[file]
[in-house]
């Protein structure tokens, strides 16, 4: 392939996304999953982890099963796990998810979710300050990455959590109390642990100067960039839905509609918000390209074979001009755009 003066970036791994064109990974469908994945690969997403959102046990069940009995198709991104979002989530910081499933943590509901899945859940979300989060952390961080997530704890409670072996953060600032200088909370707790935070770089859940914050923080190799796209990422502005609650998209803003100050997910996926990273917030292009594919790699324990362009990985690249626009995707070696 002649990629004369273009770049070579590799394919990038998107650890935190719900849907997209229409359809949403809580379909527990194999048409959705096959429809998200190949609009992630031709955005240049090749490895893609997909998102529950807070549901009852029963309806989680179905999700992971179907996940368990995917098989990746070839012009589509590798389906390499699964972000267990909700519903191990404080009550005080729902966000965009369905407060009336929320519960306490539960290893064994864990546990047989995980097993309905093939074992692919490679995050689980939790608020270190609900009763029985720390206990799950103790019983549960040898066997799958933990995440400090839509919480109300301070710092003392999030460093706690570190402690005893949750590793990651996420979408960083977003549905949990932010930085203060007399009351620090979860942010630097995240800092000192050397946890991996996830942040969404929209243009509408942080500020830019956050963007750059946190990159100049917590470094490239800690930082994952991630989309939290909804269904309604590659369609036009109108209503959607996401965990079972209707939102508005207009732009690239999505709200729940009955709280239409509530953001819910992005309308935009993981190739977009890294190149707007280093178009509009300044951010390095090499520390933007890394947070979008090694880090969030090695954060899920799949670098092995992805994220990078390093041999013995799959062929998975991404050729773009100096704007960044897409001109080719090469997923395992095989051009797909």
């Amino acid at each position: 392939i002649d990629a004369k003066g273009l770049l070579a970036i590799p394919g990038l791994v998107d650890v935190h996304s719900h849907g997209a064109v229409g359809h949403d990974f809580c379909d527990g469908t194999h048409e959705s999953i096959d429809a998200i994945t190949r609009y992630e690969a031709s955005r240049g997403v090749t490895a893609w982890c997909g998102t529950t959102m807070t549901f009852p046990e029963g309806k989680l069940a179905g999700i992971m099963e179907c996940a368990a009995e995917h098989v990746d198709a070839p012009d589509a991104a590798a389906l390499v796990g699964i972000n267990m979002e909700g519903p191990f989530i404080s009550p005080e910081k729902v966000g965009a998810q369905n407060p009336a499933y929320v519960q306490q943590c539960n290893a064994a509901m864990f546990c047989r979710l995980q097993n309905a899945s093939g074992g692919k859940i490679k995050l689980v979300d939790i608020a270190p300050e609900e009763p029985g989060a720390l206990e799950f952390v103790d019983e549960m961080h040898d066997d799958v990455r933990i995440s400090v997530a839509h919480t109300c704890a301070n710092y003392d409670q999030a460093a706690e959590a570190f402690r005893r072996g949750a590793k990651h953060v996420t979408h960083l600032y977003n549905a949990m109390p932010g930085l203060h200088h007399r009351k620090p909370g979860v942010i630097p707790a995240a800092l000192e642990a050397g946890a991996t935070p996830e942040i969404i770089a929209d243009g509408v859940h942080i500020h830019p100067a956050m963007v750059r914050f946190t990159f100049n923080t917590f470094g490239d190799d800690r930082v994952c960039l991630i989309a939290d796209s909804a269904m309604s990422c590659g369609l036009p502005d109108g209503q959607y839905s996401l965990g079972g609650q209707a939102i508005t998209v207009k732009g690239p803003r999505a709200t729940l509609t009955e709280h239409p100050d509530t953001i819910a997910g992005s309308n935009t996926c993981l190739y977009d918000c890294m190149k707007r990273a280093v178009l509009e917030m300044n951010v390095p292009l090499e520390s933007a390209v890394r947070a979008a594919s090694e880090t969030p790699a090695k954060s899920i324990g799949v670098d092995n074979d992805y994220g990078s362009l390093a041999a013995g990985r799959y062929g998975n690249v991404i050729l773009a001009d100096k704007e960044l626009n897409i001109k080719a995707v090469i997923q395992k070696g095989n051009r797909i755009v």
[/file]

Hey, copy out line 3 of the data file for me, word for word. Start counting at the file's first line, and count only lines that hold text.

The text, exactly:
């Amino acid at each position: 392939i002649d990629a004369k003066g273009l770049l070579a970036i590799p394919g990038l791994v998107d650890v935190h996304s719900h849907g997209a064109v229409g359809h949403d990974f809580c379909d527990g469908t194999h048409e959705s999953i096959d429809a998200i994945t190949r609009y992630e690969a031709s955005r240049g997403v090749t490895a893609w982890c997909g998102t529950t959102m807070t549901f009852p046990e029963g309806k989680l069940a179905g999700i992971m099963e179907c996940a368990a009995e995917h098989v990746d198709a070839p012009d589509a991104a590798a389906l390499v796990g699964i972000n267990m979002e909700g519903p191990f989530i404080s009550p005080e910081k729902v966000g965009a998810q369905n407060p009336a499933y929320v519960q306490q943590c539960n290893a064994a509901m864990f546990c047989r979710l995980q097993n309905a899945s093939g074992g692919k859940i490679k995050l689980v979300d939790i608020a270190p300050e609900e009763p029985g989060a720390l206990e799950f952390v103790d019983e549960m961080h040898d066997d799958v990455r933990i995440s400090v997530a839509h919480t109300c704890a301070n710092y003392d409670q999030a460093a706690e959590a570190f402690r005893r072996g949750a590793k990651h953060v996420t979408h960083l600032y977003n549905a949990m109390p932010g930085l203060h200088h007399r009351k620090p909370g979860v942010i630097p707790a995240a800092l000192e642990a050397g946890a991996t935070p996830e942040i969404i770089a929209d243009g509408v859940h942080i500020h830019p100067a956050m963007v750059r914050f946190t990159f100049n923080t917590f470094g490239d190799d800690r930082v994952c960039l991630i989309a939290d796209s909804a269904m309604s990422c590659g369609l036009p502005d109108g209503q959607y839905s996401l965990g079972g609650q209707a939102i508005t998209v207009k732009g690239p803003r999505a709200t729940l509609t009955e709280h239409p100050d509530t953001i819910a997910g992005s309308n935009t996926c993981l190739y977009d918000c890294m190149k707007r990273a280093v178009l509009e917030m300044n951010v390095p292009l090499e520390s933007a390209v890394r947070a979008a594919s090694e880090t969030p790699a090695k954060s899920i324990g799949v670098d092995n074979d992805y994220g990078s362009l390093a041999a013995g990985r799959y062929g998975n690249v991404i050729l773009a001009d100096k704007e960044l626009n897409i001109k080719a995707v090469i997923q395992k070696g095989n051009r797909i755009v």